The lesson Harry Lumley didn’t learn in 1947 was: no shinny for you. By the time he hurt himself again in an exhibition game (above, in January of 1950), it was too late for the big Detroit Red Wings goaltender: for the second time in three years it looked like his season had come to an end in what the papers called a “comedy” game.
The ’47 story is this: playing in an exhibition game at the beginning of March in Toronto, he stretched, strained or otherwise distressed or his groin. He played on in the NHL, well enough to help the Red Wings to pull themselves into the playoffs. But just before the team climbed aboard the train to Toronto for the season’s last game, Lumley’s groin … “relapsed” is what the papers said. They were hoping to have him back for the start of the playoffs, but when the groin didn’t respond well to penicillin treatments, he headed for surgery at Detroit’s Harper Hospital.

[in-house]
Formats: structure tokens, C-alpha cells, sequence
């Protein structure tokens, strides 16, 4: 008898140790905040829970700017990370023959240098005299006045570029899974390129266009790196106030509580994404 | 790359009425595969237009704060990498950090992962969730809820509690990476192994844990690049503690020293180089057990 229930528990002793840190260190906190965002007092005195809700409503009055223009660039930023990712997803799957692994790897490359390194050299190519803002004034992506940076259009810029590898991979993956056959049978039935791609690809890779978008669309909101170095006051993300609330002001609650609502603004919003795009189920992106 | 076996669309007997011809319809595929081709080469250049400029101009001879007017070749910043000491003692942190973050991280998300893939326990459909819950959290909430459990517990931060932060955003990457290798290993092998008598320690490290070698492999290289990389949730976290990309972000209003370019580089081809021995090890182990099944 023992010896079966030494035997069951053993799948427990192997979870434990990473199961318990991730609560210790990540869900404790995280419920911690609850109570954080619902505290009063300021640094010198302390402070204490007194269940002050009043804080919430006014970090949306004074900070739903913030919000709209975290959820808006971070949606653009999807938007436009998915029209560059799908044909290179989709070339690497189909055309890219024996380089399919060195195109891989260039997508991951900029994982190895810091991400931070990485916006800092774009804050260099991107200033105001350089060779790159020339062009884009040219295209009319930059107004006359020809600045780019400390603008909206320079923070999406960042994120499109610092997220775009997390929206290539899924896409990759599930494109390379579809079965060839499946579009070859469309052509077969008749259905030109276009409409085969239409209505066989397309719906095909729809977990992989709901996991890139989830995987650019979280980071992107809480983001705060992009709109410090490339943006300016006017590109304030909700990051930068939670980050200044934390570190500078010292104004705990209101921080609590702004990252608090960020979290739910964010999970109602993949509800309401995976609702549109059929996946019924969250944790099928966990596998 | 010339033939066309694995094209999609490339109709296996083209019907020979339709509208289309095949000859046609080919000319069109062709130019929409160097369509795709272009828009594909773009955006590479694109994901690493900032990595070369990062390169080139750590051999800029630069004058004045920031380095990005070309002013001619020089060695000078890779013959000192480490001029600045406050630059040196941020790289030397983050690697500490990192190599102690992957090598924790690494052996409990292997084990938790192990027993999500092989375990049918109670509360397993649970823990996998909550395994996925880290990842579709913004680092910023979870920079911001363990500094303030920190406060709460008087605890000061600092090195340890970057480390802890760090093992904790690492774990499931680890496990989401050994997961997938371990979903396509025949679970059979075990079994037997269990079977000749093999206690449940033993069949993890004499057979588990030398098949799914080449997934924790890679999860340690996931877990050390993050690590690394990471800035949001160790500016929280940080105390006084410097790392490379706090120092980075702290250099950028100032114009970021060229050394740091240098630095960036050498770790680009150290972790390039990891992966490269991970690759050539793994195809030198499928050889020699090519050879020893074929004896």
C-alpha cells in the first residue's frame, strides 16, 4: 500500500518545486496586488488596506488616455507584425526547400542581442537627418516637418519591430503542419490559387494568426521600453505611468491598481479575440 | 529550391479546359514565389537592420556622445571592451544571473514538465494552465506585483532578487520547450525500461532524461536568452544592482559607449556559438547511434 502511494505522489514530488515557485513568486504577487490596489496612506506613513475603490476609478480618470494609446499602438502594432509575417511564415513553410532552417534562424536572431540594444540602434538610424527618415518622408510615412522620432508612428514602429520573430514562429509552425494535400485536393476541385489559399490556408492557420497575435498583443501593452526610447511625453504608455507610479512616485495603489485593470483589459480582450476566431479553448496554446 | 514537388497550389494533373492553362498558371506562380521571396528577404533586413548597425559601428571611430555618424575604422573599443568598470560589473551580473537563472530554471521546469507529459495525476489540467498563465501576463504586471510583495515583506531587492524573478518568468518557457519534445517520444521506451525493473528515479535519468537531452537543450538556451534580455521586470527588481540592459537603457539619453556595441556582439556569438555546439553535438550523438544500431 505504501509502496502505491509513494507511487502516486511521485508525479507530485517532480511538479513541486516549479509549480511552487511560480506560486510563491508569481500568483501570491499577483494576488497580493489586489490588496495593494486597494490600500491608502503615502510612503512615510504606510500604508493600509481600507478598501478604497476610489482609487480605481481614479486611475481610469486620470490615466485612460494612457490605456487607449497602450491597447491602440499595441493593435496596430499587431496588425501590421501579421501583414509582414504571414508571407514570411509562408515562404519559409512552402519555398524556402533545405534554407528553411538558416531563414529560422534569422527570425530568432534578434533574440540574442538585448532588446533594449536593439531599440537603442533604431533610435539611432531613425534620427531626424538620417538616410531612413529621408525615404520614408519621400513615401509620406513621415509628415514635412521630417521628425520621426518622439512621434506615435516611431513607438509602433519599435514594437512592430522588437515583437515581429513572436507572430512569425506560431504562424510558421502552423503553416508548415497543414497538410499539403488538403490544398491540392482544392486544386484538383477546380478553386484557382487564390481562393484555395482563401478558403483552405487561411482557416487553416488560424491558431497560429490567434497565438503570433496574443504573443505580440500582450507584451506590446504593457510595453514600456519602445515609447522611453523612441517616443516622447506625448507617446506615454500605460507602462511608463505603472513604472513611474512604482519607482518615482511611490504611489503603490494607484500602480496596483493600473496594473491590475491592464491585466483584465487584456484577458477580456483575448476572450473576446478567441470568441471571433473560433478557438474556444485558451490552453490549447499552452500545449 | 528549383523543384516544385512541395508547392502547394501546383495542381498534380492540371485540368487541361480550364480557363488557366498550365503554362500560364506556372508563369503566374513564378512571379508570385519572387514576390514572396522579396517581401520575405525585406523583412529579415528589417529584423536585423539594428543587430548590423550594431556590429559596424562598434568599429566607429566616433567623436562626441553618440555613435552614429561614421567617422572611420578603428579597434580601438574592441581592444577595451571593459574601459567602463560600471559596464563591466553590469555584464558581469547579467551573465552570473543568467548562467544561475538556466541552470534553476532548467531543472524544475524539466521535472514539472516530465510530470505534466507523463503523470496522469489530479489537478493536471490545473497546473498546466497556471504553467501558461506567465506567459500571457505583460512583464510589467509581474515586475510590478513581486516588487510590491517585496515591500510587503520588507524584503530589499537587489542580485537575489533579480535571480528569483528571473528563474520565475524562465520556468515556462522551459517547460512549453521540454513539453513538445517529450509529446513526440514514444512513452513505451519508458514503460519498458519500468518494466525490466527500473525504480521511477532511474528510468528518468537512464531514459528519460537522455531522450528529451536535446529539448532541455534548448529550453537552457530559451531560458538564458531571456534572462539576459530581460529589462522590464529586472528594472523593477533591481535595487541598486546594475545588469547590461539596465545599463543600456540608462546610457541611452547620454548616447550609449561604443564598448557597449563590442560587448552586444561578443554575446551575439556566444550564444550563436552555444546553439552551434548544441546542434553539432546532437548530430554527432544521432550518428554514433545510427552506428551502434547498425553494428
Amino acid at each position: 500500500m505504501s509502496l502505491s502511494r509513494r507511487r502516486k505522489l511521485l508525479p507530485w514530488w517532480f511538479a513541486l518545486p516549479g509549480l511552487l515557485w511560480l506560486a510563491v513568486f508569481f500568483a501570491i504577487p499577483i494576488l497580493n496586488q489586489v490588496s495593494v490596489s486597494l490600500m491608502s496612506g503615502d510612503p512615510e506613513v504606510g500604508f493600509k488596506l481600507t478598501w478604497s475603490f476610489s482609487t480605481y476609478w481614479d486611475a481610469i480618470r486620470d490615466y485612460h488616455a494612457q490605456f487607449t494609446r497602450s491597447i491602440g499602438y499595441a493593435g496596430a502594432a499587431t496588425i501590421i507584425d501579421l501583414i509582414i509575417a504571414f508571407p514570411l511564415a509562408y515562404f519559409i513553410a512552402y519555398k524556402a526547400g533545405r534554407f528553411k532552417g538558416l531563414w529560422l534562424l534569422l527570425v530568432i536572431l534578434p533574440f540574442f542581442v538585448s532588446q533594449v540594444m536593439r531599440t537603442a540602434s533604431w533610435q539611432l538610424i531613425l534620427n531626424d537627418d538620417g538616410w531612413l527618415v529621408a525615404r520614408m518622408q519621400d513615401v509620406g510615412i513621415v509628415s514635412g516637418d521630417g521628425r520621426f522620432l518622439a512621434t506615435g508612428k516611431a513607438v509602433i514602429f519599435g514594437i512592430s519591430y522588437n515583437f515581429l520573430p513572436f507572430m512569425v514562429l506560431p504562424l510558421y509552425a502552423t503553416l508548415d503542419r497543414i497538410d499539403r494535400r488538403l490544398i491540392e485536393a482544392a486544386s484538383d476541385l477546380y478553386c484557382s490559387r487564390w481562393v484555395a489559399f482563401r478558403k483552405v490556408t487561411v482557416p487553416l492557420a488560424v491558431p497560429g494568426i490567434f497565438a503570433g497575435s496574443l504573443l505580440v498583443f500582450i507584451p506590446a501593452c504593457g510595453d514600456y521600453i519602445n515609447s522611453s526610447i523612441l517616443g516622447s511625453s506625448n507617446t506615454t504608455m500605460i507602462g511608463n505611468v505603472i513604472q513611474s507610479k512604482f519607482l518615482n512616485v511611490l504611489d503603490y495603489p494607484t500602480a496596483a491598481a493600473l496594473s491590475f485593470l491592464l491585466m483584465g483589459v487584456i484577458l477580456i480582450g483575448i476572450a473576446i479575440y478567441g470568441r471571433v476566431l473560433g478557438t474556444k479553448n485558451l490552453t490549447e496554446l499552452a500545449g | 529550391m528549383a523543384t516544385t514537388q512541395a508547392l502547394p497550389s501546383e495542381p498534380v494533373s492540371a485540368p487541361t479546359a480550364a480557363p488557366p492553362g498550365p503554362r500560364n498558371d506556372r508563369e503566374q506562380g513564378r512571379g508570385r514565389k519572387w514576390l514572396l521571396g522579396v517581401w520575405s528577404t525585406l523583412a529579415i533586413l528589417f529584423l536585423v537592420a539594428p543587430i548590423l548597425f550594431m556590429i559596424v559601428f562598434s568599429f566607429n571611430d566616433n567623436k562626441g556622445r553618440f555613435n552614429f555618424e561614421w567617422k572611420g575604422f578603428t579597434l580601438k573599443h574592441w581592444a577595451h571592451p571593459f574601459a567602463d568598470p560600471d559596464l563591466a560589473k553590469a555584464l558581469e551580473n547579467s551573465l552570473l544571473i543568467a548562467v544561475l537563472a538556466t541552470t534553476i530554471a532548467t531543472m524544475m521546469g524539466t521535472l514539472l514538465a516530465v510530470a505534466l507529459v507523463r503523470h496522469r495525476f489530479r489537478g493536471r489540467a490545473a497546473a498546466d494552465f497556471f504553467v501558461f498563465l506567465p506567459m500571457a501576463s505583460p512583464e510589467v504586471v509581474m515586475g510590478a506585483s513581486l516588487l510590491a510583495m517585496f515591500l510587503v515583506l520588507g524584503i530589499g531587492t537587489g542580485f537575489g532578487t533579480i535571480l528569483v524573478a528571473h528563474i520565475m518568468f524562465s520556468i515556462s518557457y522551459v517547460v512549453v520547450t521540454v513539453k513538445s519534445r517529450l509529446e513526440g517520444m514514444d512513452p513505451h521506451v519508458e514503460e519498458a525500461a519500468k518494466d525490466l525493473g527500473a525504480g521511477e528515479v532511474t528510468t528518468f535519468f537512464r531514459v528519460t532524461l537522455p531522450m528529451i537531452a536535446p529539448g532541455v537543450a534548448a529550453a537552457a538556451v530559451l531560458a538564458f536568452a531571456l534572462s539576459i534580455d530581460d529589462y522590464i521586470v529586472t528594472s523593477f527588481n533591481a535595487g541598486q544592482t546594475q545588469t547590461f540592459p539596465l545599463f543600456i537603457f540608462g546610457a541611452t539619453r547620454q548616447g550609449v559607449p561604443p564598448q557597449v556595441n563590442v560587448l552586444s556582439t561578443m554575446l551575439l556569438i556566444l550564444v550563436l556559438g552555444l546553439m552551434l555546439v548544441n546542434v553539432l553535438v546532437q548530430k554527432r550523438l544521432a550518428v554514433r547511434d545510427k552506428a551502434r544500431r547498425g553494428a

The Wings called up a Saskatooner, rookie Ralph “Red” Almas, from Indianapolis to take his place. The Leafs beat him 5-3 in his debut that Sunday, and then again, in overtime, on Wednesday when the two teams met to open the playoffs. Saturday he finally beat them, 9-1, again on Toronto ice. He was “a bulwark,” the papers said. As the series then turned back to Detroit, Leafs’ manager Conn Smythe said his team was lucky not to be two games down.
It all fell apart back home. Along with Lumley, Detroit was missing captain Sid Abel (pleurisy) while defenceman Bill Quackenbush was labouring on a bad knee. Toronto won the next three games and moved on to outdo Montreal and win the Stanley Cup.
Almas would play two more games before his NHL career wrapped up, both losses.
In ’50, waiting for the ambulance to come to take him back to the Harper, what could Harry Lumley do but lie there by the Cokes, wondering whether it was all over, again, for another year.